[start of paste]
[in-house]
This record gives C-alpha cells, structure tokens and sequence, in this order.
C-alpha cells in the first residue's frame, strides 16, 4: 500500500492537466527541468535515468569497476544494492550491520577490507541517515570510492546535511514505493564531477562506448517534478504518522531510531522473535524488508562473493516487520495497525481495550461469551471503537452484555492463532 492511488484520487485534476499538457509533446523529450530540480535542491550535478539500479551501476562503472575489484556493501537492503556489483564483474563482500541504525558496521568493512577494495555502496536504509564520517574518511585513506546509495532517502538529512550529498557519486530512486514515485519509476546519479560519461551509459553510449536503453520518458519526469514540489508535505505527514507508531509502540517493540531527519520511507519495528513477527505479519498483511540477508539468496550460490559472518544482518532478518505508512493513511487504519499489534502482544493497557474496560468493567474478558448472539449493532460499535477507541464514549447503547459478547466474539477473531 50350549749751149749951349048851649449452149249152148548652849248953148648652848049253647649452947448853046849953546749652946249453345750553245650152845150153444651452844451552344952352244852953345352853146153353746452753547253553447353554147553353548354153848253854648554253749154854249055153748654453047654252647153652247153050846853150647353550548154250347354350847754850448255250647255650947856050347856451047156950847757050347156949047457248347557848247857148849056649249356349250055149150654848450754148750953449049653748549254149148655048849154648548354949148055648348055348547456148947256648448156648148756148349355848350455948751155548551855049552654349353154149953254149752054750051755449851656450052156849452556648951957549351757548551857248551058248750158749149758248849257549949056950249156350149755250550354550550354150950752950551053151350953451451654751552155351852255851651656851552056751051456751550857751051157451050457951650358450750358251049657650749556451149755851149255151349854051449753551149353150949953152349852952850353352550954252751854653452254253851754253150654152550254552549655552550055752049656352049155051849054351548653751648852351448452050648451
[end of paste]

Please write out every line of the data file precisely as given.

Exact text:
[in-house]
This record gives C-alpha cells, structure tokens and sequence, in this order.
C-alpha cells in the first residue's frame, strides 16, 4: 500500500492537466527541468535515468569497476544494492550491520577490507541517515570510492546535511514505493564531477562506448517534478504518522531510531522473535524488508562473493516487520495497525481495550461469551471503537452484555492463532 492511488484520487485534476499538457509533446523529450530540480535542491550535478539500479551501476562503472575489484556493501537492503556489483564483474563482500541504525558496521568493512577494495555502496536504509564520517574518511585513506546509495532517502538529512550529498557519486530512486514515485519509476546519479560519461551509459553510449536503453520518458519526469514540489508535505505527514507508531509502540517493540531527519520511507519495528513477527505479519498483511540477508539468496550460490559472518544482518532478518505508512493513511487504519499489534502482544493497557474496560468493567474478558448472539449493532460499535477507541464514549447503547459478547466474539477473531 50350549749751149749951349048851649449452149249152148548652849248953148648652848049253647649452947448853046849953546749652946249453345750553245650152845150153444651452844451552344952352244852953345352853146153353746452753547253553447353554147553353548354153848253854648554253749154854249055153748654453047654252647153652247153050846853150647353550548154250347354350847754850448255250647255650947856050347856451047156950847757050347156949047457248347557848247857148849056649249356349250055149150654848450754148750953449049653748549254149148655048849154648548354949148055648348055348547456148947256648448156648148756148349355848350455948751155548551855049552654349353154149953254149752054750051755449851656450052156849452556648951957549351757548551857248551058248750158749149758248849257549949056950249156350149755250550354550550354150950752950551053151350953451451654751552155351852255851651656851552056751051456751550857751051157451050457951650358450750358251049657650749556451149755851149255151349854051449753551149353150949953152349852952850353352550954252751854653452254253851754253150654152550254552549655552550055752049656352049155051849054351548653751648852351448452050648451